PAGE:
Friday, November 27, 2009

Attention people in Dubai

... you should read my blog more often.

I warned you that there was a huge property bubble.
I warned you that rents and property prices would crash.
and I warned you that the debt load of the emirate was shocking

Granted, I wasn't expecting Dubai to default/restructure/delay payment so early, and on so much debt. It's been rippling through the financial markets all over the world. You can't just announce to people that you would like to hold off on payments on your $60 billion of loans and not create a big fuss.

Most people are of the opinion that oil-rich neighbour Abu Dhabi will eventually bail them out. Possibly, if the debt problem causes the entire UAE to suffer then they will have to step in, but not without Dubai paying a price. It already looks like Abu Dhabi is stepping up to eclipse Dubai as the finance/tourism hub of the country. Tourism ads for Abu Dhabi are all over the international networks now (like CNNi).

Well I have one more prediction about this mess. Call it a hunch.

The size of the debt has been underestimated.

The $80 billion figure that keeps getting battered around as Dubai's total debt load I believe comes from a Government announcement a number of months ago when people were asking about transparency regarding the total Government liabilities. I'm not sure whether that figure can be believed. Dubai PR machine was busy in the last few months making announcements about how the worst was over and things were picking back up again, so I'm not sure about their track record on announcements. I think the total debt load is bigger than $80 billion, not grossly bigger, maybe another $20 billion, but in the months to come we will probably hear about some more debt and the total debt load will be revalued.

Let's see how I do on this one.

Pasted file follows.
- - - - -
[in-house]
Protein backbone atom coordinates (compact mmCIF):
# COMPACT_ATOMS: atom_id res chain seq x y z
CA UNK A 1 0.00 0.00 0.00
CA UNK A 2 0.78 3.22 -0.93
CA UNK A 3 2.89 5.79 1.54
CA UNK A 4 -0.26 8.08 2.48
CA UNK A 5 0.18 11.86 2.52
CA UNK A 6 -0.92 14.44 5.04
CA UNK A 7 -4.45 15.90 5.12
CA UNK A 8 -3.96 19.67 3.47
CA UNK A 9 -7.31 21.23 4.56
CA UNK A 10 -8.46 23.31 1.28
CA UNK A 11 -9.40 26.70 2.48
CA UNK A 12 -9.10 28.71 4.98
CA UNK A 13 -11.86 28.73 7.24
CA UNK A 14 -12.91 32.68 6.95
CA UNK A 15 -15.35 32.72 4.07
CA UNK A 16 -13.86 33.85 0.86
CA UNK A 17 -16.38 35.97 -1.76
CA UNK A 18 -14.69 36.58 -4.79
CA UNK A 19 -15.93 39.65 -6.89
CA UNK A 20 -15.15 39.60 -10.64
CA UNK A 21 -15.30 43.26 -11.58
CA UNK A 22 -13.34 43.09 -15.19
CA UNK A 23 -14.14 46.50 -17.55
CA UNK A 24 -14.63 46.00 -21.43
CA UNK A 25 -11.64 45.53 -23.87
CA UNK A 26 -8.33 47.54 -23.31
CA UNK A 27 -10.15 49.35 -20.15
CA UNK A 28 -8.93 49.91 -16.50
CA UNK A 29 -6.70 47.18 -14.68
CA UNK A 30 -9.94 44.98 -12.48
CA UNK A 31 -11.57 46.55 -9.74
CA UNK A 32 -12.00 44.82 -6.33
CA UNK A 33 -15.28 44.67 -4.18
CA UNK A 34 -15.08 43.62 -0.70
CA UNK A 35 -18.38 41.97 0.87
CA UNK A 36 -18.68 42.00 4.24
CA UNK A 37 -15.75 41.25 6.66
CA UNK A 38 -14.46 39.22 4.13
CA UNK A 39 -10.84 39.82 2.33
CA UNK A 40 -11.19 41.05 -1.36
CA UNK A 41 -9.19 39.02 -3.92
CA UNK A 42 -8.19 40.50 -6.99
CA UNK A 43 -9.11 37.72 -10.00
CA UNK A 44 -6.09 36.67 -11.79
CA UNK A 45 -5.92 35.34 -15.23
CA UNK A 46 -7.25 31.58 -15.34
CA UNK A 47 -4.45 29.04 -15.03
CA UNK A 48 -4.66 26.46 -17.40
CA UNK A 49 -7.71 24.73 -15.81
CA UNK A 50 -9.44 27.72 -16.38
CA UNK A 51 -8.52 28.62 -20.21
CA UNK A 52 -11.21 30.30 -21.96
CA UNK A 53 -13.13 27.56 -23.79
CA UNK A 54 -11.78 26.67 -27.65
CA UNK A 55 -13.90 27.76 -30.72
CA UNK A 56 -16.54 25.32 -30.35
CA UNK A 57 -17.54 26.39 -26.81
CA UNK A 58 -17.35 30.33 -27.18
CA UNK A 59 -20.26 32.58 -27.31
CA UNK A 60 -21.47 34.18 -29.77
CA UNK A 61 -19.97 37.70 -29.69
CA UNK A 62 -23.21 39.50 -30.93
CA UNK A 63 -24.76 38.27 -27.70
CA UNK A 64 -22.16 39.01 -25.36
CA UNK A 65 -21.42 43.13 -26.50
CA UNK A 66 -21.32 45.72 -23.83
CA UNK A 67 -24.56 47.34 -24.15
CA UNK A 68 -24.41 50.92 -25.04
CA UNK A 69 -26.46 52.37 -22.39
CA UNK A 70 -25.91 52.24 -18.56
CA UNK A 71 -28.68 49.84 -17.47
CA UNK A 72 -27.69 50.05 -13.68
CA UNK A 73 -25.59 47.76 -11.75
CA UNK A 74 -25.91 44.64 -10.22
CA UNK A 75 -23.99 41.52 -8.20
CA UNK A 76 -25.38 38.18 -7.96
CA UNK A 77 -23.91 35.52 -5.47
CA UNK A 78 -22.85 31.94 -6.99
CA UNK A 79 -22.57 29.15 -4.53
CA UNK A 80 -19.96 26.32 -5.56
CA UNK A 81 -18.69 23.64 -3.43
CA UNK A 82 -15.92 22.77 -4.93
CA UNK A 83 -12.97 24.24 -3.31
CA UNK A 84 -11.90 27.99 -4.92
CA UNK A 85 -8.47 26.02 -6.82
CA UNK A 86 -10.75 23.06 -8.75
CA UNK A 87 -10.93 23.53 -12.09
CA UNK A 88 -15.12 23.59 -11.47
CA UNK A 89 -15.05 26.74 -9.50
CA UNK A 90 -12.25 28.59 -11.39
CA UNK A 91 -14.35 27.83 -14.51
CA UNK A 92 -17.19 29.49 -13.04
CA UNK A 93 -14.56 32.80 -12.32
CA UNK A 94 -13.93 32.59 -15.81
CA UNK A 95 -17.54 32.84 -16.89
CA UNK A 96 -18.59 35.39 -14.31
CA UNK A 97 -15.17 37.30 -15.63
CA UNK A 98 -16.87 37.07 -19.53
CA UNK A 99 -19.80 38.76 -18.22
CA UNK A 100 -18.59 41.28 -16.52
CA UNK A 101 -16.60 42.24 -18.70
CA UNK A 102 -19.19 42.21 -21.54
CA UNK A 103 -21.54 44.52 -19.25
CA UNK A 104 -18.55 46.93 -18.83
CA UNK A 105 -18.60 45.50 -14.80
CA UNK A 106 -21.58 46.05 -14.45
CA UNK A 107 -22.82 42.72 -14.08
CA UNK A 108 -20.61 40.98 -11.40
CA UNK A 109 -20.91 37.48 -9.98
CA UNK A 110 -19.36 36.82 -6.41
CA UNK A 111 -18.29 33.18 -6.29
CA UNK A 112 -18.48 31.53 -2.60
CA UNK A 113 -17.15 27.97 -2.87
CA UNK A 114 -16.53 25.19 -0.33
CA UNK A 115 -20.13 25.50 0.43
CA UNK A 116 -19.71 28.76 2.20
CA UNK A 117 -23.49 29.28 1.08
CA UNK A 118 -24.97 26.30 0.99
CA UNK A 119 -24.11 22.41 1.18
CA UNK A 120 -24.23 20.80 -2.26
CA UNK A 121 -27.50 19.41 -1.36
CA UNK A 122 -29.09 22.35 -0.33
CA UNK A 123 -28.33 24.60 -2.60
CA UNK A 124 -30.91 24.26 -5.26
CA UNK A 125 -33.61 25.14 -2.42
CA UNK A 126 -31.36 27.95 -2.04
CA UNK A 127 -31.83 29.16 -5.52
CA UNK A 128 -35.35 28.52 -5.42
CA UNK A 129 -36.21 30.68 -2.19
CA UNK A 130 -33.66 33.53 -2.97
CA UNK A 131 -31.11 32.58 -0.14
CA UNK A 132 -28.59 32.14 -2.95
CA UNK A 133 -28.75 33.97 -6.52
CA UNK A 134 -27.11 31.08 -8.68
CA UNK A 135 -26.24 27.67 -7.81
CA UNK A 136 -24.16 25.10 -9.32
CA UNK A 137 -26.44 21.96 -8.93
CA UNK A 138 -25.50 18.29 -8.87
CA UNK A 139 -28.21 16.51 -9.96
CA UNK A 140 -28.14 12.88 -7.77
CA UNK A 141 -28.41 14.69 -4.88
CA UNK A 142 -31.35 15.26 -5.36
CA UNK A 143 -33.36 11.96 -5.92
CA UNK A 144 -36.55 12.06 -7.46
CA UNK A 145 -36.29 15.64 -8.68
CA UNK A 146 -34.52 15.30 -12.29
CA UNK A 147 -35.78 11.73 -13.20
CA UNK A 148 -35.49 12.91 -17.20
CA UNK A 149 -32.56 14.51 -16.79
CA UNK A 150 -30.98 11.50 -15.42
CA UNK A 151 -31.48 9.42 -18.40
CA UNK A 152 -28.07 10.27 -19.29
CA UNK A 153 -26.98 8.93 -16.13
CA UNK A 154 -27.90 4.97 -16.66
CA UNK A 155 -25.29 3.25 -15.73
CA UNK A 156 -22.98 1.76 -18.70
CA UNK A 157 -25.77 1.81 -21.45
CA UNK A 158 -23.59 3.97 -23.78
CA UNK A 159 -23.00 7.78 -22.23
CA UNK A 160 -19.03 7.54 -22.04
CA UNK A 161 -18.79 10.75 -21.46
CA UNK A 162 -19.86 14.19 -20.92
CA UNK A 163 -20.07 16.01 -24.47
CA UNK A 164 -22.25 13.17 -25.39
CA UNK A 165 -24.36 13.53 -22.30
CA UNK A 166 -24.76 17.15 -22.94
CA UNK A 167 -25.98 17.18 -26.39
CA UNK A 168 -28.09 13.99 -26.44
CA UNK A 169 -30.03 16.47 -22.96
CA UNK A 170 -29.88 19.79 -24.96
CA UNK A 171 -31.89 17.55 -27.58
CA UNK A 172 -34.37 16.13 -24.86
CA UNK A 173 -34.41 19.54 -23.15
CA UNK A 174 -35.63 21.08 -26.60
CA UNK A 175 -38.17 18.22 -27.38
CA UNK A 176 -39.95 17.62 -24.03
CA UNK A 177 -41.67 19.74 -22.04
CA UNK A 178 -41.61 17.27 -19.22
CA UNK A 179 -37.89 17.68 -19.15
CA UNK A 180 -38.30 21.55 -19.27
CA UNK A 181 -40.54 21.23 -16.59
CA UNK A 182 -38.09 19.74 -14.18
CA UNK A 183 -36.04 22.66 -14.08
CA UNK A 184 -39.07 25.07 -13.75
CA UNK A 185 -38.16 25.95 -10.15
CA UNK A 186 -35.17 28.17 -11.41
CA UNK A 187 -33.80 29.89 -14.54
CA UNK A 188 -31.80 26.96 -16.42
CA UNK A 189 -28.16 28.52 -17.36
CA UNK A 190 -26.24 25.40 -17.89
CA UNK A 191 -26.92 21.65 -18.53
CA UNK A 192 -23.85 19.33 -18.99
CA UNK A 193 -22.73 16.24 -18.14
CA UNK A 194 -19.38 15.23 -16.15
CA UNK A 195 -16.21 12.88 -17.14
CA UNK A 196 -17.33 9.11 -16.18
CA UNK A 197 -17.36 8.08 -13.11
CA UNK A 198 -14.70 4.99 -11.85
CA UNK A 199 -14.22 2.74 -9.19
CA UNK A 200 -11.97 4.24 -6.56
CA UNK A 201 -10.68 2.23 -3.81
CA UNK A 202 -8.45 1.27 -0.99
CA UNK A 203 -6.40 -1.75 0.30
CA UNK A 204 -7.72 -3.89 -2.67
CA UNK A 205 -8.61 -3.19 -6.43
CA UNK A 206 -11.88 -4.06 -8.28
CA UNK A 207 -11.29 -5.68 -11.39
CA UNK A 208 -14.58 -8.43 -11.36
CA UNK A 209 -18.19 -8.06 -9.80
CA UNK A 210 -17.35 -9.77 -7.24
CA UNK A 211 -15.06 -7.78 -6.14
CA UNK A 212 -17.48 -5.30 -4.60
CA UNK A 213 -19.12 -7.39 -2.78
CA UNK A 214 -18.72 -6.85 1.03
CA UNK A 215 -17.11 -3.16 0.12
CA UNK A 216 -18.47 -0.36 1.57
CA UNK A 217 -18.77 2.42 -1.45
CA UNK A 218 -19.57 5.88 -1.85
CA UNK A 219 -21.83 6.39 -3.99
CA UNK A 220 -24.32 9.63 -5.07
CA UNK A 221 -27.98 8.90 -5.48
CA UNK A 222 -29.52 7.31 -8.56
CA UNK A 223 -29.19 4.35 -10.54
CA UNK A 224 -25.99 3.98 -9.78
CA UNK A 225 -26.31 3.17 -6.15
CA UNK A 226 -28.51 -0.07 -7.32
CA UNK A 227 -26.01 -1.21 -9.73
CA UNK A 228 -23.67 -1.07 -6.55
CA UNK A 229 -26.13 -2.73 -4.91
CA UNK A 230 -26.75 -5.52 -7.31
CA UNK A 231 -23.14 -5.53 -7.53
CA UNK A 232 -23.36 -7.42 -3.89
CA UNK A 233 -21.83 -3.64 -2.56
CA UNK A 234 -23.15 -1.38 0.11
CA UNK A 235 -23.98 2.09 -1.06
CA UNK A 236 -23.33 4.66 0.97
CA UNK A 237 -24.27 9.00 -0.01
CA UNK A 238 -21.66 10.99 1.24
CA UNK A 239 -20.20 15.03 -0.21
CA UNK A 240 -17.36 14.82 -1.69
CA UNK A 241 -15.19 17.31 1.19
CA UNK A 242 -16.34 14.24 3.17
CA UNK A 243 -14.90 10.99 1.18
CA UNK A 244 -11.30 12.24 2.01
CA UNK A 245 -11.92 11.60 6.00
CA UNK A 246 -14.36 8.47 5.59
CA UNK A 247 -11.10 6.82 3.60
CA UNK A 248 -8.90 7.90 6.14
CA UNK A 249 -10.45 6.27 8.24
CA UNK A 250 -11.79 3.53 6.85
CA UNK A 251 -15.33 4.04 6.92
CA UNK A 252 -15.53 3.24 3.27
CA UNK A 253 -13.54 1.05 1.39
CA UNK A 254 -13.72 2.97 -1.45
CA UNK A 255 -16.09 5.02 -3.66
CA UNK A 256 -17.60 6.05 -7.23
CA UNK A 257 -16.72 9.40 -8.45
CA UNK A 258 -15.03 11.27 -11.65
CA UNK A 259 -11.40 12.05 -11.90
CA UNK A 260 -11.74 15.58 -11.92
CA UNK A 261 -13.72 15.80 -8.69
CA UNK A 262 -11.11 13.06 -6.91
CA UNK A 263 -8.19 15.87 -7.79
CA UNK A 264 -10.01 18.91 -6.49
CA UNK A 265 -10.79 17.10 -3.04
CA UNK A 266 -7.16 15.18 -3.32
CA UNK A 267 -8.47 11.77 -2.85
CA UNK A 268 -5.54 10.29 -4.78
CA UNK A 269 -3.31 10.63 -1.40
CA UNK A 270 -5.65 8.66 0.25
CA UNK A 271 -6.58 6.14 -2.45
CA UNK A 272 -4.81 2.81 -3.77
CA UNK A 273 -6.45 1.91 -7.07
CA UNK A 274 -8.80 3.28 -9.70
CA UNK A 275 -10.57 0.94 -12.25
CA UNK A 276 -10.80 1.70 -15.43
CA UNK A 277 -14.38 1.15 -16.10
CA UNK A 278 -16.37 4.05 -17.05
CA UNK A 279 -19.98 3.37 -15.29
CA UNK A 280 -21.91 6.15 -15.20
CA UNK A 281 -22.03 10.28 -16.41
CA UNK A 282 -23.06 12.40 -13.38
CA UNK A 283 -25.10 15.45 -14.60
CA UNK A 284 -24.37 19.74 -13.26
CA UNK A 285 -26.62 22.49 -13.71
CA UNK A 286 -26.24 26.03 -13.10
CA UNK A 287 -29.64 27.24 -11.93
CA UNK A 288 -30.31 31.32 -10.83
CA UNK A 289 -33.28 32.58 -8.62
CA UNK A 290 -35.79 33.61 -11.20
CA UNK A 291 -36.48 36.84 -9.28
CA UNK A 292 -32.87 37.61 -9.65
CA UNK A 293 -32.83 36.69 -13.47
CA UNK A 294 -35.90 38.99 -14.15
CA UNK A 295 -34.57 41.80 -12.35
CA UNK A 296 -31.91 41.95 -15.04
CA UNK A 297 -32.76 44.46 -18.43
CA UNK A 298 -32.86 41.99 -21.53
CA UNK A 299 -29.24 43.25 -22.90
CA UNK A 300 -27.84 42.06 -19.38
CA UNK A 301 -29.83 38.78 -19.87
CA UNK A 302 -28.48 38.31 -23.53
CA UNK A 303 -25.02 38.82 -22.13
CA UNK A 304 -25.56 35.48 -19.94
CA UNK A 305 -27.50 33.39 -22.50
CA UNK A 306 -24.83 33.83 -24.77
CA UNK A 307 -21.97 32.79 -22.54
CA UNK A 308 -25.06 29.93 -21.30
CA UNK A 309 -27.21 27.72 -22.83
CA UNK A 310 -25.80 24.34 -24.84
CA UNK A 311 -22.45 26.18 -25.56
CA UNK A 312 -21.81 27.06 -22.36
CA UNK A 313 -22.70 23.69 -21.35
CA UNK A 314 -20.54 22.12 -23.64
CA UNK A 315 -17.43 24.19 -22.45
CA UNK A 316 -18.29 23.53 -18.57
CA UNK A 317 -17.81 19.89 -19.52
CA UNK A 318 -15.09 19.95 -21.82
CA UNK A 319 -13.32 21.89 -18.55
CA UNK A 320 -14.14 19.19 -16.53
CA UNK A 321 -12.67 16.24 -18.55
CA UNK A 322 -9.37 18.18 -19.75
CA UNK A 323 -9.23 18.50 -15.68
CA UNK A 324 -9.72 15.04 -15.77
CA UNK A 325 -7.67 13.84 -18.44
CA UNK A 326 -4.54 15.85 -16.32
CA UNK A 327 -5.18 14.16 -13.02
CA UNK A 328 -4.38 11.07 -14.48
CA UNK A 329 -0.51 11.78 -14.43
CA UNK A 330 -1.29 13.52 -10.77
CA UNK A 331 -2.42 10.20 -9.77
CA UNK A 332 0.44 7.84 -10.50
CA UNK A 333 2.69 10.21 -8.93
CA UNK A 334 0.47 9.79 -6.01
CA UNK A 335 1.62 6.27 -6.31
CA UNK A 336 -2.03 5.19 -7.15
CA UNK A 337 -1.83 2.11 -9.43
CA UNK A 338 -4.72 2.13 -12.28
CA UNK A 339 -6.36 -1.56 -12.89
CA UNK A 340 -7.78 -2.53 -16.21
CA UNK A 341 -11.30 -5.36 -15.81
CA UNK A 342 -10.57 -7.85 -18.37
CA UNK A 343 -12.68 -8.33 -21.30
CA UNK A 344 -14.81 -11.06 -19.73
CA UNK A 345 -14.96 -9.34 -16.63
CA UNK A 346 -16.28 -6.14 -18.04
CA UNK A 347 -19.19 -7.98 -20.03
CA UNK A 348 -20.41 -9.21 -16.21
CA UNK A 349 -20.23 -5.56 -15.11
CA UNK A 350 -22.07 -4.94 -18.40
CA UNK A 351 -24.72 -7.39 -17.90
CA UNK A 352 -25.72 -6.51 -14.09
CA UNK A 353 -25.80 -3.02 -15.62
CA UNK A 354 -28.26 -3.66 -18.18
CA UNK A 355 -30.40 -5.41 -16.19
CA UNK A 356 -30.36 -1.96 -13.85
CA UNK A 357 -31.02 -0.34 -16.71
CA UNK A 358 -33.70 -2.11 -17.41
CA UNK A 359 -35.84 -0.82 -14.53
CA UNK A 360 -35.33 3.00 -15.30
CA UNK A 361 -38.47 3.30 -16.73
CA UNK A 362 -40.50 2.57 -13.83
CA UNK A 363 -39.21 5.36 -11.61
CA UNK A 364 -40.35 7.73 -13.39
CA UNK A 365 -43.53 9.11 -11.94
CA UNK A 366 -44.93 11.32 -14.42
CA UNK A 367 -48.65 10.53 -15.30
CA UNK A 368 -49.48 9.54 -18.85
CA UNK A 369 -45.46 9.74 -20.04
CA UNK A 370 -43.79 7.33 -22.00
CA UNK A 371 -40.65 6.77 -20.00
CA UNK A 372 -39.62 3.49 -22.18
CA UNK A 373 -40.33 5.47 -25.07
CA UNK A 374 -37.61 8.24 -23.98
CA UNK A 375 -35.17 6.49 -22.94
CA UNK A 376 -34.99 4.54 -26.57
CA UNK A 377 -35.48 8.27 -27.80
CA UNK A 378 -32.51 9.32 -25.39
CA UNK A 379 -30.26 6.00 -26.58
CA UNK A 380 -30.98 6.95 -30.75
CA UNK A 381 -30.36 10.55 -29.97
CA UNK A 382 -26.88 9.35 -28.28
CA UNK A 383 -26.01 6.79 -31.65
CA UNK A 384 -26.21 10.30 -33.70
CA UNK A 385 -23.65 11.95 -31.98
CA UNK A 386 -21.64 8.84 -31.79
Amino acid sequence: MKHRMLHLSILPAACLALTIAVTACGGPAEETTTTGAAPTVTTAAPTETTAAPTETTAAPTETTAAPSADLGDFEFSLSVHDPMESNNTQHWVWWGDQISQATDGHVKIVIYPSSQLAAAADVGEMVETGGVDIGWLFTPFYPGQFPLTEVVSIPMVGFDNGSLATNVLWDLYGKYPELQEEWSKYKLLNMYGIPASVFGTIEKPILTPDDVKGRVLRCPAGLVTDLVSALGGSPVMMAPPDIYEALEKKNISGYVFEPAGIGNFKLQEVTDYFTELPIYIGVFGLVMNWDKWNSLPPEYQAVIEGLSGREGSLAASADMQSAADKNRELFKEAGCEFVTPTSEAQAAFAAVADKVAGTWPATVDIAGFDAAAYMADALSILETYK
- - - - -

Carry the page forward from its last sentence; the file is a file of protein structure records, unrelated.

Thursday, November 19, 2009

Qatar and Education

This week Qatar is hosting the World Innovation Summit for Education conference. I wish I could have gone but I'm recuperating and it is held on working days so even if I was not recovering I'd have to go to work instead.

Despite the fact that I do not work in an educational field, nor do I have any children, I've always had an interest in educational theory and standards. Maybe because I just love learning and in my school days I certainly learned how an aspiring teacher or a decent programme can make all the difference in someone's education. Unfortunately I have also learnt how a bad teacher can turn people off learning and even discourage people from following a field of study that they liked. And thanks to authors like Jonathan Kozol I've also learnt how poorly funded or overcrowded schools can turn promising young students apathetic and bitter, destroying their potential.

Getting back to the conference is a good thing that Qatar is hosting it -- because they need a lot of innovation right now if they are going make significant improvements to their educational system.

I mentioned in a previous blog post about the OECD's PISA test, which tests 15-year-old students all over the world in reading, mathematics, and science. Despite having one of the highest GDP per capita in the world, I think only second to Luxembourg, Qatar's students scored very poorly on the 2006 PISA test:

Reading -- 55th out of 56 countries
Mathematics -- 56th out of 57 countries
Science -- 56th out of 57 countries